4) Will I have to meet new requirements in order to continue living in Norway?

No. If you are a British citizen with a right to residence in Norway as of 29 March 2019, you will not need to meet any new requirements in order to retain your right of residence. However, you may be required to apply for a residence permit and residence card once new legislation has entered into force.

If you do not have a registration certificate (for EEA/EU citizens), a residence card (for family members who are third country nationals), or a permanent residence permit (or a permanent settlement permit), you will have to document that you moved to Norway before 29 March 2019 and that you qualify for residence under the EU Free Movement Directive (Directive 2004/38/EC 2004).

5) Will my spouse be able move to Norway after Brexit?

Under the EEA Efta No Deal Citizens’ Rights Agreement between EEA/Efta States and the UK, the spouse of a British citizen residing in Norway will still be able to apply for family reunification after 29 March 2019 under the current rules for EU/EEA citizens, provided that you were married before 29 March 2019.

6) I am a British citizen residing in Norway with my spouse. We are planning to have a child. If our child isn’t born before Brexit, will he/she be entitled to residence in Norway together with my spouse and me? 

Yes, children who are born or adopted after 29 March 2019 will also be covered by the No Deal Citizens’ Rights Agreement.

7) Will I still be able to reside and take up work in other EU/EEA States?

The right of free movement for British citizens will end on 29 March 2019. The right of residence and employment in other EU/EEA States will depend on the rules in these States and on their future relationship with the UK.

8) I am a British citizen who is entitled to reside in Norway. Will I have to apply for a visa in order to travel to other countries in the EU/EEA after 29 March 2019?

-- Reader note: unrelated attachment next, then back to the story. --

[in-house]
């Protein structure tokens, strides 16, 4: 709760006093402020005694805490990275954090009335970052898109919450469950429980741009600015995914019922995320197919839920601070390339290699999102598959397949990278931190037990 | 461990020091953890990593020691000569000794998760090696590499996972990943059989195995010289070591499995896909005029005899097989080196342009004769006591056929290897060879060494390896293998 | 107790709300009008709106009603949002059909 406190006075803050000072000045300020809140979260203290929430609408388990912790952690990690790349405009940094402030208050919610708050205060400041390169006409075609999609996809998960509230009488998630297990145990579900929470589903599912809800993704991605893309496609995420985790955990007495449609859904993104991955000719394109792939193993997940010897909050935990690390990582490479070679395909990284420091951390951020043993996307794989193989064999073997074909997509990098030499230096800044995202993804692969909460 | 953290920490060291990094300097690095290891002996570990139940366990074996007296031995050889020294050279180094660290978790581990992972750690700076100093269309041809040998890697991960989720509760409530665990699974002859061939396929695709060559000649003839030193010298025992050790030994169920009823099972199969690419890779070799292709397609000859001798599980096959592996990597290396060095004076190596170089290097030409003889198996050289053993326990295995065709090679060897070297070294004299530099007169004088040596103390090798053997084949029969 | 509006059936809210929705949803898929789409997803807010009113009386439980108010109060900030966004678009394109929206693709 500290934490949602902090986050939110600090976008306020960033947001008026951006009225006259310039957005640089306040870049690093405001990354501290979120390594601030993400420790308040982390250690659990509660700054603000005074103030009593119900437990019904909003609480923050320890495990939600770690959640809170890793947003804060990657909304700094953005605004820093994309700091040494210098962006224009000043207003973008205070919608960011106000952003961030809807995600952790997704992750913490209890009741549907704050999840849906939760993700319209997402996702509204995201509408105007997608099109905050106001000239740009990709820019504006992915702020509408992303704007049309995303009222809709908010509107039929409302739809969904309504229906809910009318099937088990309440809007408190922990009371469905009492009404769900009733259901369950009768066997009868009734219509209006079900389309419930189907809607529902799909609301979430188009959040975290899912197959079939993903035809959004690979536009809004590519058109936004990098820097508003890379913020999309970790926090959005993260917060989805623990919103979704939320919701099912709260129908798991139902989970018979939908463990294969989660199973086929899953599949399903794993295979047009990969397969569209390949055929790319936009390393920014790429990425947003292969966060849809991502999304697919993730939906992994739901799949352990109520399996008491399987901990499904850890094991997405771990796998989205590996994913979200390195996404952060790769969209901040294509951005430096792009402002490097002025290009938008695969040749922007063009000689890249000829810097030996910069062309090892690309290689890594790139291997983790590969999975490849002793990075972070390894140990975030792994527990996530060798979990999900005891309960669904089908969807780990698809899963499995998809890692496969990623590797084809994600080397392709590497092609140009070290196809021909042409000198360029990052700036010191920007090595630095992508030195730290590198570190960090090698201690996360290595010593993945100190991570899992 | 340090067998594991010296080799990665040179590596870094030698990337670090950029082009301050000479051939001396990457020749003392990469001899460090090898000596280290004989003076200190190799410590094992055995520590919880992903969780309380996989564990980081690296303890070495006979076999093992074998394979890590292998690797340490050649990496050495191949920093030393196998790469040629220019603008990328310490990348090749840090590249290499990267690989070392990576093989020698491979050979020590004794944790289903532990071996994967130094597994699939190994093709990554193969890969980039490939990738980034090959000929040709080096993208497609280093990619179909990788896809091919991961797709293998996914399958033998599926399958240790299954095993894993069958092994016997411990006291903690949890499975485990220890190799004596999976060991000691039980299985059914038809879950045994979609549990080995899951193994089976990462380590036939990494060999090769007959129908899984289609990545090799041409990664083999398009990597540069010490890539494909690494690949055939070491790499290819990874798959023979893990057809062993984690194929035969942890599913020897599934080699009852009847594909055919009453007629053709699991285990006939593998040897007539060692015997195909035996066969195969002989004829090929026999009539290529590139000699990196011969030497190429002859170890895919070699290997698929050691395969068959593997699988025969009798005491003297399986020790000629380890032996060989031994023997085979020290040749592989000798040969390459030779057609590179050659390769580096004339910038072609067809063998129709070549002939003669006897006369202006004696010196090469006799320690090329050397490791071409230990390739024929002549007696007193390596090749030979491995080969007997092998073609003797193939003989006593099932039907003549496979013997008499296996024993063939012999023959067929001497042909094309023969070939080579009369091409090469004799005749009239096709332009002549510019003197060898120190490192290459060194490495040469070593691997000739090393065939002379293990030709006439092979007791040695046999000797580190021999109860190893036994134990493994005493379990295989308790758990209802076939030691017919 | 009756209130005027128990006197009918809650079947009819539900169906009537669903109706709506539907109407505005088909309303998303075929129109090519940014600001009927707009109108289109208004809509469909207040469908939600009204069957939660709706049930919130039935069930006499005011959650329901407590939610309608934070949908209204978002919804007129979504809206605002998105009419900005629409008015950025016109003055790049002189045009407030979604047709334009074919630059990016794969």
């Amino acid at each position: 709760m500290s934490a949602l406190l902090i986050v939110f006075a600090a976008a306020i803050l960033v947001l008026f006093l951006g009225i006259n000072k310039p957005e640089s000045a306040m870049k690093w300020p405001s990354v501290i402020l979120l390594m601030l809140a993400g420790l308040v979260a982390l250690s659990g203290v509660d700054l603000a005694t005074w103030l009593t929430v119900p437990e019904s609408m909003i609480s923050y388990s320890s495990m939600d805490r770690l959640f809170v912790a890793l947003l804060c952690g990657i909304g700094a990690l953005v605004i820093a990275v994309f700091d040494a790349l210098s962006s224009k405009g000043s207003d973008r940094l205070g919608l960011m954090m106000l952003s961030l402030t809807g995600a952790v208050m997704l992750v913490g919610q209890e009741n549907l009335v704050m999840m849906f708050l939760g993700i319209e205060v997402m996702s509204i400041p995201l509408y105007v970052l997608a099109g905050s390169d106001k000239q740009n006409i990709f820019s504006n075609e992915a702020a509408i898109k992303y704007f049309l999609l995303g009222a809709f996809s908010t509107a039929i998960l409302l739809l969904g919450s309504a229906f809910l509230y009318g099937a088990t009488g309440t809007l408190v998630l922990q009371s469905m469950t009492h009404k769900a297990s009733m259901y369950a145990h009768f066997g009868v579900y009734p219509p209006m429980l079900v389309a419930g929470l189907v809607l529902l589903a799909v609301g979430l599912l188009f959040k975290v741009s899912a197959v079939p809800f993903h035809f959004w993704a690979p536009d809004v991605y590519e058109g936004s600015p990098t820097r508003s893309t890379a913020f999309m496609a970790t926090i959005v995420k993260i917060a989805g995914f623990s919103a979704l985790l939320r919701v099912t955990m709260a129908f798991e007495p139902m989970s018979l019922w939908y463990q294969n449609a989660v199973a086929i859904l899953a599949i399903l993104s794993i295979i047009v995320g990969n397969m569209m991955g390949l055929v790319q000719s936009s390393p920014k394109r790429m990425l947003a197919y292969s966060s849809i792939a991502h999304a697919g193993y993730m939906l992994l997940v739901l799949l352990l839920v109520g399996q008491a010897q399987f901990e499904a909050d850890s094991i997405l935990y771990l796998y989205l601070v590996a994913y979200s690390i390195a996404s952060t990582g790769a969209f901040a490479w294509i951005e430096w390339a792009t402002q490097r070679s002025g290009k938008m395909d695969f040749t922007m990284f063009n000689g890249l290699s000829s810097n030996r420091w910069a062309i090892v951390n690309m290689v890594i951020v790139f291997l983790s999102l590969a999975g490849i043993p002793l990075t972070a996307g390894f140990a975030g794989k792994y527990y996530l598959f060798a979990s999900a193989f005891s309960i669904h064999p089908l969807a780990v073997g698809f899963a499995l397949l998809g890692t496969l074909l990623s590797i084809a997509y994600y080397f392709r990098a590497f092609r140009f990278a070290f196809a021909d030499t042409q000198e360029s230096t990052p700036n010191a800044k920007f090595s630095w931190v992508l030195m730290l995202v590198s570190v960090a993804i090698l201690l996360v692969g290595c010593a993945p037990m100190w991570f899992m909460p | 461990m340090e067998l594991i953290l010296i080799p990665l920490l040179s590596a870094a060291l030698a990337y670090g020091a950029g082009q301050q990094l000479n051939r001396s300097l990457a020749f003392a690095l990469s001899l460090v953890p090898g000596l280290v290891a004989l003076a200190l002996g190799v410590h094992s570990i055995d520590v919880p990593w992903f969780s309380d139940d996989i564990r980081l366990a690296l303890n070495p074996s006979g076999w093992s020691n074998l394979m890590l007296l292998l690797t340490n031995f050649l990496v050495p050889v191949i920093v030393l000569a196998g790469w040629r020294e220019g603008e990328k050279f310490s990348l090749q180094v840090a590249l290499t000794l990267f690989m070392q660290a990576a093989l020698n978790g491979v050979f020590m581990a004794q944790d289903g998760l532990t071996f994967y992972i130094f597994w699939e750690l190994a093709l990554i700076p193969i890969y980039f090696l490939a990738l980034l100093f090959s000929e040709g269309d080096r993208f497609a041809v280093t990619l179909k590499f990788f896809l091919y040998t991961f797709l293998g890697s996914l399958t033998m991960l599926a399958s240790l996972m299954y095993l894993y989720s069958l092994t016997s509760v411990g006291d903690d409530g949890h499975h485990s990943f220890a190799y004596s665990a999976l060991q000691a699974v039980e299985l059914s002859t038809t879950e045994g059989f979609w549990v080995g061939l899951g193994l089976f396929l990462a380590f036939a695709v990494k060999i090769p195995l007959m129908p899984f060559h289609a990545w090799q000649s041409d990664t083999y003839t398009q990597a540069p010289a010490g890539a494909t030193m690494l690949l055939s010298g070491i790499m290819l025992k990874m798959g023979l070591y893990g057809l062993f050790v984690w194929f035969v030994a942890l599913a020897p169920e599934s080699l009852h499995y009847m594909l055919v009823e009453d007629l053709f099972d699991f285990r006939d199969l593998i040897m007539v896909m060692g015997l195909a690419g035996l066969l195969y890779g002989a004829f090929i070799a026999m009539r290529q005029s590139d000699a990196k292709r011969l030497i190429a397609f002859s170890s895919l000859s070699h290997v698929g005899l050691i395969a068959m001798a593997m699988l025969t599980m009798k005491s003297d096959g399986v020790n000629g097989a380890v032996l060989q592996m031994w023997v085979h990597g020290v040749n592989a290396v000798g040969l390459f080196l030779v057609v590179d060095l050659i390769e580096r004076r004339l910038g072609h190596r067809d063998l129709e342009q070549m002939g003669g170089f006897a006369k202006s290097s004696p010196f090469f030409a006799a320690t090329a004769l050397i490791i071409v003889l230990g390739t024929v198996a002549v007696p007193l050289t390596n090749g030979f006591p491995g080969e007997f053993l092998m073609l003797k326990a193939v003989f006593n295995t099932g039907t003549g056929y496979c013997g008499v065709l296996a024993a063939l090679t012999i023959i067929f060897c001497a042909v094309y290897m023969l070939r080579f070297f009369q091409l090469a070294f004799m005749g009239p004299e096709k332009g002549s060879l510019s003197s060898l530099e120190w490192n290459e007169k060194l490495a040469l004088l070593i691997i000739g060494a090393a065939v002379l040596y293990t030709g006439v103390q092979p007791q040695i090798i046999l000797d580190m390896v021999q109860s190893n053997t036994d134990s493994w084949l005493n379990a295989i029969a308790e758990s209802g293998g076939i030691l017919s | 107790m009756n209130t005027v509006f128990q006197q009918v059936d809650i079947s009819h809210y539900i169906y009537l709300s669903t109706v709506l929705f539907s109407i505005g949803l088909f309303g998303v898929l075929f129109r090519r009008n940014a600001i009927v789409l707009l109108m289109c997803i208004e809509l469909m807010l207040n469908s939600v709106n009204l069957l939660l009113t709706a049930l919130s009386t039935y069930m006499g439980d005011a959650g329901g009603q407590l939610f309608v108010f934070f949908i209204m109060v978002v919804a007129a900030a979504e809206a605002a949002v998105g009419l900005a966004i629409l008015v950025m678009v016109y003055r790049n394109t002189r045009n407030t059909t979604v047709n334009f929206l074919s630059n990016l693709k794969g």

A proposed amendment to the EU Visa Code to allow for visa-free travel for British citizens within the EU/EEA is currently being discussed in the European Council. If the proposal is adopted, you will not be required to apply for a visa before travelling in the EU/EEA after the UK has left the EU (this also applies to travel in the Schengen Area).

9) I am a British citizen living and working in Norway. Will I still be a member of the Norwegian National Insurance Scheme after 29 March 2019?

As a general rule, anyone who is legally residing or working in Norway is automatically a member of the Norwegian National Insurance Scheme, regardless of their nationality. So as long as you have a legal right to reside and/or work in Norway, you will continue to be a member of the National Insurance Scheme after 29 March 2019.

10) I live in Norway and receive benefits from the UK. Will I continue to receive these benefits after 29 March 2019? 

Provided you reside in Norway and are subject to either Norwegian or British social security legislation as of 29 March 2019, you will, as a general rule, continue to receive the social security benefits that you were entitled to before 29 March 2019. The British social security authorities will be able to provide more detailed information about your situation.

11) I live in the UK and receive benefits from Norway. Will I continue to receive these benefits after 29 March 2019?

Provided you reside in the UK and are subject to either British or Norwegian social security legislation as of 29 March 2019, you will, as a general rule, continue to receive the social security benefits that you were entitled to before 29 March 2019. You can contact the Norwegian Welfare and Labour Administration (NAV) for more information. The British social security authorities will also be able to provide more detailed information about your situation.

Questions about Norwegian citizenship

The processing of applications for Norwegian citizenship for British citizens will not be affected by Brexit.

The UDI (Directorate of Immigration) processes applications for Norwegian citizenship in the order in which they are received. There will be no special priority scheme for current or new applications from British citizens in connection with Brexit.

You can check the average processing time for applications for Norwegian citizenship on the UDI website.

On 6 December 2018, the Storting adopted a resolution allowing dual citizenship for everyone who wants to become a Norwegian citizen. This means that you will no longer have to renounce your current citizenship in order to become a Norwegian citizen. The new rules will come into force in 2020. Until then, the current rules for dual citizenship still apply.

 

Norwegian Government